Victoria Beckham's kitchen lights tap into a future trend that is as practical as it is good looking

Pendant lights have long impressed designers, but Victoria's arrangement reminds us exactly how powerful this feature can be

Victoria Beckham
(Image credit: Getty Images)

If we speak to any designer, they're likely to reiterate the importance of lighting, most especially in the kitchen. In the most functional room of the home, it's important that our choices are practical as they are aesthetic, a balance that can be hard to master, but it seems Victoria Beckham has the key. 

Victoria, who famously resides in the Cotswolds and London's Holland Park, reportedly has a home in Downtown Miami – a space that is notably more contemporary than her English abodes. It is here that we catch a glimpse of her kitchen lighting, specifically her collection of low-hanging pendants above a long black dining table. 

Pendants such as these have already (rightly) had a place among lighting trends over recent years, but as experts explain, their popularity is not set to waver. And with Victoria Beckham's endorsement, are we really surprised?  

'Lighting continues to be a big consideration in any interior design. No longer just a functional item or an accessory, lighting is being used to make a statement in any space,' explain Niki Wright and Scarlett Hampton, the co-founders of lights&lamps.

'Exaggerated shapes, oversized forms, and mixed materials will make ceiling pendants as well as floor lamps and table lamps a true talking point within any scheme.'

Scarlett Hampton
Scarlett Hampton

Along with Niki Wright, UK-based lighting expert, Scarlett Hampton, founded lights&lamps to bring innovative, design-led lighting solutions to the lighting market.

Lighting expert Matthew Currington agrees. He, too, notes that while lighting has its functional qualities, they are no less important when elevating our room's aesthetic. And pendants, much like Victoria's, are a statement worth investing in as we look toward 2024's design trends

'In 2024, we will see bold and eye-catching architectural forms in interior lighting.,' he notes. 'Statement ceiling and pendant lights are designed for this emerging trend, embracing gentle and organic forms characterized by curves, rings and globes.'

Pendant light in neutral room

(Image credit: CB2)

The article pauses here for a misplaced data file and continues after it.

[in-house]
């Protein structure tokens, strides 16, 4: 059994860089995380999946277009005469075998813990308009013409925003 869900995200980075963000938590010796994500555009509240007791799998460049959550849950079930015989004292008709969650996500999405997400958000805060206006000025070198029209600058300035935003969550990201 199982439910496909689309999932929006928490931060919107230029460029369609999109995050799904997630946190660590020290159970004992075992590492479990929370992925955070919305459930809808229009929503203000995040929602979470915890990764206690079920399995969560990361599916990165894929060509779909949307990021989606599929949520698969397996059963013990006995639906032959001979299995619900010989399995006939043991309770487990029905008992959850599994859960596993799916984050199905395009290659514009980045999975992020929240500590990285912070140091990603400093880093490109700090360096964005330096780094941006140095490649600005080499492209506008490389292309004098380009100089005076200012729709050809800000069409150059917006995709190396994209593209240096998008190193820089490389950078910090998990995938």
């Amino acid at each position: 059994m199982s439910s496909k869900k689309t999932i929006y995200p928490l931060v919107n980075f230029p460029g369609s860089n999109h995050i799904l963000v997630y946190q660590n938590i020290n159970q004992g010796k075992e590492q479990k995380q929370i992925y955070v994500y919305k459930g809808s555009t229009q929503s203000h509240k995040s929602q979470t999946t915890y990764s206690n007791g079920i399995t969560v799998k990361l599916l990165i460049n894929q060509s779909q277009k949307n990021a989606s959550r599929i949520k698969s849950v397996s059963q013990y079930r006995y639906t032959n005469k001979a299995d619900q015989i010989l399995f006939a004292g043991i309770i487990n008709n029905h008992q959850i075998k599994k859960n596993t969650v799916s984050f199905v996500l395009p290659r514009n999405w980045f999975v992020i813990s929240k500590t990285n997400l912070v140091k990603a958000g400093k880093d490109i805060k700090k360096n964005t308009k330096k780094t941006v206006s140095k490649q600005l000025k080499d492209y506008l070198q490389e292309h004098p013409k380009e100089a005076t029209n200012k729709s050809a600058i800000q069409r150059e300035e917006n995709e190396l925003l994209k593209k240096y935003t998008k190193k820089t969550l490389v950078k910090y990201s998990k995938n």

'This style is perfect for lovers of snug interiors with a contemporary touch. 2024 will popularise the rise of pendant light clusters, where blending of colors and textures is encouraged to craft a distinctive focal point.'

It's decided, pendant lights are in, and they're not going anywhere fast. However, while it's easy to settle on the type of fixture, choosing a bulb is another question. The type of bulb can, too, impact the entire feel of a room, making it crucial to get right. So, where should we begin?

'Generally speaking, cool white or even daylight bulbs are only really good for high tasks or workspace areas where there is no natural light,' Niki and Scarlett say. 'Meanwhile, layering warmer light is a more natural way to brighten your living space and help transition the day into evening.' When evening comes, they also recommend using a dimmer switch [such as this one from Amazon] that will make our kitchens instantly cozier. 

Whether we gather our pendants to make a statement above our kitchen island or use a solo light for ambient task lighting, the experts are in agreement. Pendant lights are safe investments that are only going to get stronger in the year ahead. 

Megan Slack
Head of Celebrity Style News

Megan is the Head of Celebrity Style News at Homes & Gardens. She first joined Future Plc as a News Writer across their interiors titles, including Livingetc and Real Homes, before becoming H&G's News Editor in April 2022. She now leads the Celebrity/ News team. Before joining Future, Megan worked as a News Explainer at The Telegraph, following her MA in International Journalism at the University of Leeds. During her BA in English Literature and Creative Writing, she gained writing experience in the US while studying in New York. Megan also focused on travel writing during her time living in Paris, where she produced content for a French travel site. She currently lives in London with her antique typewriter and an expansive collection of houseplants.